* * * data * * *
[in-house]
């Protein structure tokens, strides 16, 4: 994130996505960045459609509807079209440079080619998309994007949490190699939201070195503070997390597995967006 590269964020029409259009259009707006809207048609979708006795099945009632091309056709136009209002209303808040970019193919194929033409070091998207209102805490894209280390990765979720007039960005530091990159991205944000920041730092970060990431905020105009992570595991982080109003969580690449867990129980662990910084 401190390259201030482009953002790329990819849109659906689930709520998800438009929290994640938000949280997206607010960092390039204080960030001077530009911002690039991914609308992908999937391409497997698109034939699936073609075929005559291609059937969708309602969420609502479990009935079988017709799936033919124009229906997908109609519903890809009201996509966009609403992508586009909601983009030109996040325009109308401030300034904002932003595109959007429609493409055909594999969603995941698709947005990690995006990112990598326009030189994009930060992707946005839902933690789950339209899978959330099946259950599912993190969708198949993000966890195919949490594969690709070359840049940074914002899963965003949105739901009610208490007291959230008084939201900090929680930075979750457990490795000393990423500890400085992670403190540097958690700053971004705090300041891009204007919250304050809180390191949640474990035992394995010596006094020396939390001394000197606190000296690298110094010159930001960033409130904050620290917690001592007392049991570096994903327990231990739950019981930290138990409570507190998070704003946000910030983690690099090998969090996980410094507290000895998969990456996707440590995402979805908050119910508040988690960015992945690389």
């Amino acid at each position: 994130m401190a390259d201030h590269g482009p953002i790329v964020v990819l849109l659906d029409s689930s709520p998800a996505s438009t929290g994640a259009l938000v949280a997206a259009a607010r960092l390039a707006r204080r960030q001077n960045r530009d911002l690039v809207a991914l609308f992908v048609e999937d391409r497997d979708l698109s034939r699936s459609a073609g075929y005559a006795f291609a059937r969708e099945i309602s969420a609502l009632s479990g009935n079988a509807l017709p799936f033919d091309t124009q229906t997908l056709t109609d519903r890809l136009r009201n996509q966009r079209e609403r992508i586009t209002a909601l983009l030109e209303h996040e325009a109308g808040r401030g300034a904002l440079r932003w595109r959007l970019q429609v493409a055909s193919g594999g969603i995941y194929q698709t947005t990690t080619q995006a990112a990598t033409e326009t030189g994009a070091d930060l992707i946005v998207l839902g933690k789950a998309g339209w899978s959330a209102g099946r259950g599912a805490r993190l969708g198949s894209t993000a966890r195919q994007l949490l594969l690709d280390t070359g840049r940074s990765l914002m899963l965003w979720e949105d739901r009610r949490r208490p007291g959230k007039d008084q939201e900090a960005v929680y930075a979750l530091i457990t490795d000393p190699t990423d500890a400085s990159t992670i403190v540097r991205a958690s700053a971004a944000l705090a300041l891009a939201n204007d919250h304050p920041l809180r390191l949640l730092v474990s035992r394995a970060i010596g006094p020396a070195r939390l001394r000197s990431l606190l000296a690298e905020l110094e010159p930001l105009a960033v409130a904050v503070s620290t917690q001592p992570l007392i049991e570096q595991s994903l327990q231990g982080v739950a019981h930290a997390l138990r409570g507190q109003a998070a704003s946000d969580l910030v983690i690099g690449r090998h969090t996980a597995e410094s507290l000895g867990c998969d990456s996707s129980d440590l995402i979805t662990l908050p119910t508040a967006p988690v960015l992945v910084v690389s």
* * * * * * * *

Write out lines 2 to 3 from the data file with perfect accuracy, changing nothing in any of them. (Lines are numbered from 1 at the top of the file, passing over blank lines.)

């Protein structure tokens, strides 16, 4: 994130996505960045459609509807079209440079080619998309994007949490190699939201070195503070997390597995967006 590269964020029409259009259009707006809207048609979708006795099945009632091309056709136009209002209303808040970019193919194929033409070091998207209102805490894209280390990765979720007039960005530091990159991205944000920041730092970060990431905020105009992570595991982080109003969580690449867990129980662990910084 401190390259201030482009953002790329990819849109659906689930709520998800438009929290994640938000949280997206607010960092390039204080960030001077530009911002690039991914609308992908999937391409497997698109034939699936073609075929005559291609059937969708309602969420609502479990009935079988017709799936033919124009229906997908109609519903890809009201996509966009609403992508586009909601983009030109996040325009109308401030300034904002932003595109959007429609493409055909594999969603995941698709947005990690995006990112990598326009030189994009930060992707946005839902933690789950339209899978959330099946259950599912993190969708198949993000966890195919949490594969690709070359840049940074914002899963965003949105739901009610208490007291959230008084939201900090929680930075979750457990490795000393990423500890400085992670403190540097958690700053971004705090300041891009204007919250304050809180390191949640474990035992394995010596006094020396939390001394000197606190000296690298110094010159930001960033409130904050620290917690001592007392049991570096994903327990231990739950019981930290138990409570507190998070704003946000910030983690690099090998969090996980410094507290000895998969990456996707440590995402979805908050119910508040988690960015992945690389």
């Amino acid at each position: 994130m401190a390259d201030h590269g482009p953002i790329v964020v990819l849109l659906d029409s689930s709520p998800a996505s438009t929290g994640a259009l938000v949280a997206a259009a607010r960092l390039a707006r204080r960030q001077n960045r530009d911002l690039v809207a991914l609308f992908v048609e999937d391409r497997d979708l698109s034939r699936s459609a073609g075929y005559a006795f291609a059937r969708e099945i309602s969420a609502l009632s479990g009935n079988a509807l017709p799936f033919d091309t124009q229906t997908l056709t109609d519903r890809l136009r009201n996509q966009r079209e609403r992508i586009t209002a909601l983009l030109e209303h996040e325009a109308g808040r401030g300034a904002l440079r932003w595109r959007l970019q429609v493409a055909s193919g594999g969603i995941y194929q698709t947005t990690t080619q995006a990112a990598t033409e326009t030189g994009a070091d930060l992707i946005v998207l839902g933690k789950a998309g339209w899978s959330a209102g099946r259950g599912a805490r993190l969708g198949s894209t993000a966890r195919q994007l949490l594969l690709d280390t070359g840049r940074s990765l914002m899963l965003w979720e949105d739901r009610r949490r208490p007291g959230k007039d008084q939201e900090a960005v929680y930075a979750l530091i457990t490795d000393p190699t990423d500890a400085s990159t992670i403190v540097r991205a958690s700053a971004a944000l705090a300041l891009a939201n204007d919250h304050p920041l809180r390191l949640l730092v474990s035992r394995a970060i010596g006094p020396a070195r939390l001394r000197s990431l606190l000296a690298e905020l110094e010159p930001l105009a960033v409130a904050v503070s620290t917690q001592p992570l007392i049991e570096q595991s994903l327990q231990g982080v739950a019981h930290a997390l138990r409570g507190q109003a998070a704003s946000d969580l910030v983690i690099g690449r090998h969090t996980a597995e410094s507290l000895g867990c998969d990456s996707s129980d440590l995402i979805t662990l908050p119910t508040a967006p988690v960015l992945v910084v690389s």